At the Sept. 11 meeting of the East Hampton Town Board it was announced that Montauk’s Viking Fleet wants to berth its Viking Stariper, the fleet’s smallest party boat, at a town-owned bulkhead at the end of Gann Road on Three Mile Harbor.
The 65-foot boat, built in 1957 and formerly known as the Jigger, would operate from Commercial Dock during April, May, and June in and around Gardiner’s Bay. With the approval of the town board, the Stariper would begin fishing from Three Mile Harbor in the spring.
“There’s the early fluke run off Greenport, and porgy season opens in May,” Paul Forsberg, the fleet’s owner, said on Monday. He said the Stariper would carry no more than 20 anglers at a time.
Mr. Forsberg said customers would board the boat by reservation only, “so there will be no crowds gathering.”
However, the idea was not immediately embraced by the town board. Councilman Peter Van Scoyoc said that Gann Road had always been a dock for commercial fisherman. He said allowing the Stariper to tie up there would make it a “retail” dock.
“You’re not selling fish, you’re selling the chance to catch fish,” Mr. Van Scoyoc said.
Town Clerk Fred Overton told the board there was only one slip available. The owners of commercial fishing vessels pay the town $20 per foot of boat length for a season’s docking.
Much of the space at Commercial Dock is taken up by a steel barge that was bought by East Hampton Town several years ago to help with mooring placement and dock repairs. Mr. Overton said that the only way more room could be found there for commercial fishing vessels would be to move it elsewhere.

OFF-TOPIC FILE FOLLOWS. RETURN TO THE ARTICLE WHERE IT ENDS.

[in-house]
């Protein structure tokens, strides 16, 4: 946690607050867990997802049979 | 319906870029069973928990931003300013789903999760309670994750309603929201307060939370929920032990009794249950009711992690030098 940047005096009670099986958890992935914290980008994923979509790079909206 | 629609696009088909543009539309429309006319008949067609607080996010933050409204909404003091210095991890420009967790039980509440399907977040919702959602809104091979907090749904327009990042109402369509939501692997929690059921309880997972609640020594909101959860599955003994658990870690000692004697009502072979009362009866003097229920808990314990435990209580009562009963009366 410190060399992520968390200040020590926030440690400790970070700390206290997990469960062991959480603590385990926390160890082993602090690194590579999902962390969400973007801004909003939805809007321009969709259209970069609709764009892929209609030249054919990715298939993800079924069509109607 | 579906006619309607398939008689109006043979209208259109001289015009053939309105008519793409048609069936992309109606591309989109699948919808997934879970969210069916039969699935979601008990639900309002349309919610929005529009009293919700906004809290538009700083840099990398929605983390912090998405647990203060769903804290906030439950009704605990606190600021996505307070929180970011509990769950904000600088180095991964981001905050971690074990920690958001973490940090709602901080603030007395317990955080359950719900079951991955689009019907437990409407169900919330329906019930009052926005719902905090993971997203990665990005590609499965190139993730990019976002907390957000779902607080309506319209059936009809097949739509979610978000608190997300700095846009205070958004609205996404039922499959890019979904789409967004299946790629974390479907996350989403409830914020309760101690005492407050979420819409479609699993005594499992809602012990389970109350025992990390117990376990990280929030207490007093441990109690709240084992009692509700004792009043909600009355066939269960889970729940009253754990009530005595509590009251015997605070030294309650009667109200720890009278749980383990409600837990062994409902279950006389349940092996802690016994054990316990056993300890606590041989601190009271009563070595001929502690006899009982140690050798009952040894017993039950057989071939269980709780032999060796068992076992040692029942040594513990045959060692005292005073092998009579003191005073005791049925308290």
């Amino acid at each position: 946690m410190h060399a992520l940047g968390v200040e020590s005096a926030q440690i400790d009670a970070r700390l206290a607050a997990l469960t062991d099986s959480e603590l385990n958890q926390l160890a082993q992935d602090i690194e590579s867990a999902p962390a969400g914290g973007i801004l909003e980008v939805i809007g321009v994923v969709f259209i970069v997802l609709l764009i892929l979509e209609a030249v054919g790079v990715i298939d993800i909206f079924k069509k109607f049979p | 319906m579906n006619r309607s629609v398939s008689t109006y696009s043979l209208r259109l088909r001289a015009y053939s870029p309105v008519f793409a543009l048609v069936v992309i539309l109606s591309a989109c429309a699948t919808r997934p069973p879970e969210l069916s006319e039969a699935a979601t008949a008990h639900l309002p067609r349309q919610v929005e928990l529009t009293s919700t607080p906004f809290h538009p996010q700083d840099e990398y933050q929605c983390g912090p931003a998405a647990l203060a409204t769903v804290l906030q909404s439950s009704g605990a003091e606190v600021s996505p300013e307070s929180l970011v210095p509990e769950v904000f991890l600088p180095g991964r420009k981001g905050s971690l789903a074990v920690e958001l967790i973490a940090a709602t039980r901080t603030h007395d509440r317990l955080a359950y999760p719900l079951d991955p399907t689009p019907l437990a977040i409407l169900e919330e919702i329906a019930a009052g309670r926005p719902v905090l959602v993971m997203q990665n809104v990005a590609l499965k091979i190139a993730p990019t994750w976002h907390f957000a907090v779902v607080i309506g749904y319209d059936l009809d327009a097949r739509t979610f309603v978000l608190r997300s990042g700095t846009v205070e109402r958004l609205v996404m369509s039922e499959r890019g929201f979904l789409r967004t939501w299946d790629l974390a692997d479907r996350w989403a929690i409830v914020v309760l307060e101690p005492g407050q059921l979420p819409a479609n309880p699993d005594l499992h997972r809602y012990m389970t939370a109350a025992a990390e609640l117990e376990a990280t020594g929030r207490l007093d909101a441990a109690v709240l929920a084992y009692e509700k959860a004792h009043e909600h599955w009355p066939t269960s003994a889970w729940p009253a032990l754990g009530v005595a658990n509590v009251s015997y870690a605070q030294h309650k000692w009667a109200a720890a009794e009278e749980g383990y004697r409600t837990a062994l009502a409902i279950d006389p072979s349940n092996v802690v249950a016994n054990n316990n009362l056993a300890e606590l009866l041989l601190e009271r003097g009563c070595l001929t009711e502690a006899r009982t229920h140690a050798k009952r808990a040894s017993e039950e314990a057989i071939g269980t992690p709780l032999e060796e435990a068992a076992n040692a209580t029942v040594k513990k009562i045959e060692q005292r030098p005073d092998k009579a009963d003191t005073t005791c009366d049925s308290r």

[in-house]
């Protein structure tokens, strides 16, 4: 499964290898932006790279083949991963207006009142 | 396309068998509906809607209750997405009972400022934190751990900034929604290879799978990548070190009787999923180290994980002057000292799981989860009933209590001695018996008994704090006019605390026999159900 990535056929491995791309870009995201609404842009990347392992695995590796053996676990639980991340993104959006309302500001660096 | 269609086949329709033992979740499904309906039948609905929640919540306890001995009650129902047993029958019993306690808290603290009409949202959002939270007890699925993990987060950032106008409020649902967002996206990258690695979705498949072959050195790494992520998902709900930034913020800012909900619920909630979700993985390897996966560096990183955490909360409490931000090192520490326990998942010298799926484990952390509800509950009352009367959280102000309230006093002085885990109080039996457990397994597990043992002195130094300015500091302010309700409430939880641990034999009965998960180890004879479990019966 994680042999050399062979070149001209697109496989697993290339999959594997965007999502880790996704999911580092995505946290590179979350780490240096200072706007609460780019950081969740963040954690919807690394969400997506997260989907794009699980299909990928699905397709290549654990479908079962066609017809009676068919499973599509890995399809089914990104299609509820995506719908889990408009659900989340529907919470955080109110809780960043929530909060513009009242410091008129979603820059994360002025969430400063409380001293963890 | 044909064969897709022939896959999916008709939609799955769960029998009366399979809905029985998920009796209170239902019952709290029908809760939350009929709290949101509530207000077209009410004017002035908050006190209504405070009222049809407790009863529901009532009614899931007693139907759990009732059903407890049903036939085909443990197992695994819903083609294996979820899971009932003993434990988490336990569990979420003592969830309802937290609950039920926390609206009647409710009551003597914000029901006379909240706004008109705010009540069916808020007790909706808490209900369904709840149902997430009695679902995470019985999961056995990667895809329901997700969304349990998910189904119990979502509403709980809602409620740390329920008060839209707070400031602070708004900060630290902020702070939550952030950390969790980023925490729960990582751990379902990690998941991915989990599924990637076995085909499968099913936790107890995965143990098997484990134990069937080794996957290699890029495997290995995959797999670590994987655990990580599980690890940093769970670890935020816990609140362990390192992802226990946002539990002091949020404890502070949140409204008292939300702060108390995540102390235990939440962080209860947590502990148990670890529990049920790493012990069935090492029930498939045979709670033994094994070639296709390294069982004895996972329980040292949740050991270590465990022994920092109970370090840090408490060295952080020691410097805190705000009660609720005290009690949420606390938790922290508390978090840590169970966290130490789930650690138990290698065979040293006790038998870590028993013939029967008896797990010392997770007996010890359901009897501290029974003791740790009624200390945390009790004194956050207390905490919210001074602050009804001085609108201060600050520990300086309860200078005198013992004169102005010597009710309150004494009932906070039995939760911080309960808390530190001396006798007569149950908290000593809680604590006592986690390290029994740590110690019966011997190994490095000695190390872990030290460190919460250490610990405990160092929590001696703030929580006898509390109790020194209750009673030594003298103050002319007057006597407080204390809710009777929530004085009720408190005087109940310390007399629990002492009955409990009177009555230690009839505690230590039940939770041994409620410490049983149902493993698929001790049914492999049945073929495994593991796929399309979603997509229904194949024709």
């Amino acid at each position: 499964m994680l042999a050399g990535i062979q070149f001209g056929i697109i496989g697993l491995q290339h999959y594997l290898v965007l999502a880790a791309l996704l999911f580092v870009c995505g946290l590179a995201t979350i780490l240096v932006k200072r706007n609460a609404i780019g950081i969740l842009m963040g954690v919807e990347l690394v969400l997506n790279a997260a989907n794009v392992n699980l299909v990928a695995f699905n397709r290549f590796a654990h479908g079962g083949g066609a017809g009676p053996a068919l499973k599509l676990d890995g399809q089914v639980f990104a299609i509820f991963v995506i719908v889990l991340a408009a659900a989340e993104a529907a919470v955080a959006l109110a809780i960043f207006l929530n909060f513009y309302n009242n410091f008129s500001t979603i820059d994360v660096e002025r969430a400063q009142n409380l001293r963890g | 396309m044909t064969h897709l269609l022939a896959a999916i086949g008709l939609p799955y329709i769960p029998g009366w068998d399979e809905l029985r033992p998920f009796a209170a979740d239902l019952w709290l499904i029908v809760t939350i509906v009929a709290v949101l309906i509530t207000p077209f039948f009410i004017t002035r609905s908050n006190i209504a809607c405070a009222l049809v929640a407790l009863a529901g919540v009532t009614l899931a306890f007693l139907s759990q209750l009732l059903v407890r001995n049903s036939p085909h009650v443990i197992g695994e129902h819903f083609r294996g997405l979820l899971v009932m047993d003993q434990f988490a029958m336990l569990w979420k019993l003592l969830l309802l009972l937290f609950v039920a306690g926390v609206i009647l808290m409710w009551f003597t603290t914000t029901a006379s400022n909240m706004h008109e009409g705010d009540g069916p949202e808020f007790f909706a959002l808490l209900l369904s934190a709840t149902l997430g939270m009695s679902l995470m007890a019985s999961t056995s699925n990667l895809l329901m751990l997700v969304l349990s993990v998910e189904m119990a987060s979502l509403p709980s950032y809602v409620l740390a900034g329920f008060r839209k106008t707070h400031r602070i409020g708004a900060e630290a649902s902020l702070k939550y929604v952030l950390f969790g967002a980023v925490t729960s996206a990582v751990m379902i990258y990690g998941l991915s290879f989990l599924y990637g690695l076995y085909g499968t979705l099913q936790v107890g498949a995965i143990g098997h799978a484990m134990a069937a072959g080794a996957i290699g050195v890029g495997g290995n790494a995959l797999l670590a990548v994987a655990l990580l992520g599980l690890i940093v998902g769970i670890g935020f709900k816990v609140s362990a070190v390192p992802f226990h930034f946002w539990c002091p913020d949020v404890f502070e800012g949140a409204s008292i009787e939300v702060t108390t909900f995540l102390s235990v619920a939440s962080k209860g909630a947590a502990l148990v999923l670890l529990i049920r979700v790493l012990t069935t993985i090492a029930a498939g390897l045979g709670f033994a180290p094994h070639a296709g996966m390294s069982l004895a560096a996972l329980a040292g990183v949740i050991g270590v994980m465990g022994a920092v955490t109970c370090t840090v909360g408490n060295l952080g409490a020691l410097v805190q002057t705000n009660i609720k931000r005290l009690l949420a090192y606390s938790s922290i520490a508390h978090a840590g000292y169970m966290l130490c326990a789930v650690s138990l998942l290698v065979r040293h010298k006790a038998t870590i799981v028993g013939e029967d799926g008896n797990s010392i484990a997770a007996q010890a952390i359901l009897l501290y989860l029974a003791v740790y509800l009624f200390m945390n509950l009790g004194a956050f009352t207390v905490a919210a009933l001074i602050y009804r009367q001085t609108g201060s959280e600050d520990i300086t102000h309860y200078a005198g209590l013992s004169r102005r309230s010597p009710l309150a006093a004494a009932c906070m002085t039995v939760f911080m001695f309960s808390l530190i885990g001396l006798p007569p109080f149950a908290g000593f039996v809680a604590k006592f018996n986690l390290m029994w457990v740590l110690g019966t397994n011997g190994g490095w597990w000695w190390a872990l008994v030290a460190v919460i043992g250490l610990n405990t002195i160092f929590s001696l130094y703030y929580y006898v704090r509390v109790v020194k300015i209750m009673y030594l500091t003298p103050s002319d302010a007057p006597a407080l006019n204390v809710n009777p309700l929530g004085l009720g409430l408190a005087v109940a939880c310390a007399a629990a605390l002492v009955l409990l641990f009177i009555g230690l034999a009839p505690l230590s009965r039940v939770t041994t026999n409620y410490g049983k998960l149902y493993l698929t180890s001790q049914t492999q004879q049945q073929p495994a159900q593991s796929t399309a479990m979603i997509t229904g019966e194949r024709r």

Supervisor Bill Wilkinson said it was possible that the barge could be sold.
Mr. Overton also voiced concern about the number of parking spaces available at the Gann Road dock.
“Then I say we kick the can until we study this,” Mr. Wilkinson suggested to his fellow board members.
In other Three Mile Harbor news, a small bloom of one type of “red tide” algae showed up in its southern reaches last week. East Hampton Town officials are keeping a close watch on patches of Cochlodinium polykrikoides near the Head of the Harbor.
“This is not the one that causes paralytic shellfish poisoning, but it is toxic to shellfish and finfish, but only in high densities,” Stephanie Forsberg, an East Hampton Town trustee and marine scientist, said yesterday.
“It looks like streaks in the water. You could have a bloom three feet wide, and next to it, nothing. Fish can swim out of it, but shellfish can’t. We hope it won’t affect the scallop season,” Ms. Forsberg said.
She said that the fall’s dropping water temperatures would likely keep colonies from expanding. So far, blooms have been seen at the south end of Three Mile Harbor and outside Hand’s Creek.
Ms. Forsberg said this was not the first time Cochlodinium has been seen in the harbor.
Bill Fonda, a spokesman for the State Department of Environmental Conservation, said his agency would be monitoring the bloom, which can thrive in nitrogen-rich waters.
Larry Penny, former director of the town’s Natural Resources Department, went to look at the bloom and said he thought the county’s failure to dredge the channel to the south end of the harbor last year was at least partly to blame for it.
“As a town, we are going to have to look into septic systems and all nitrogen sources,” Ms. Forsberg said.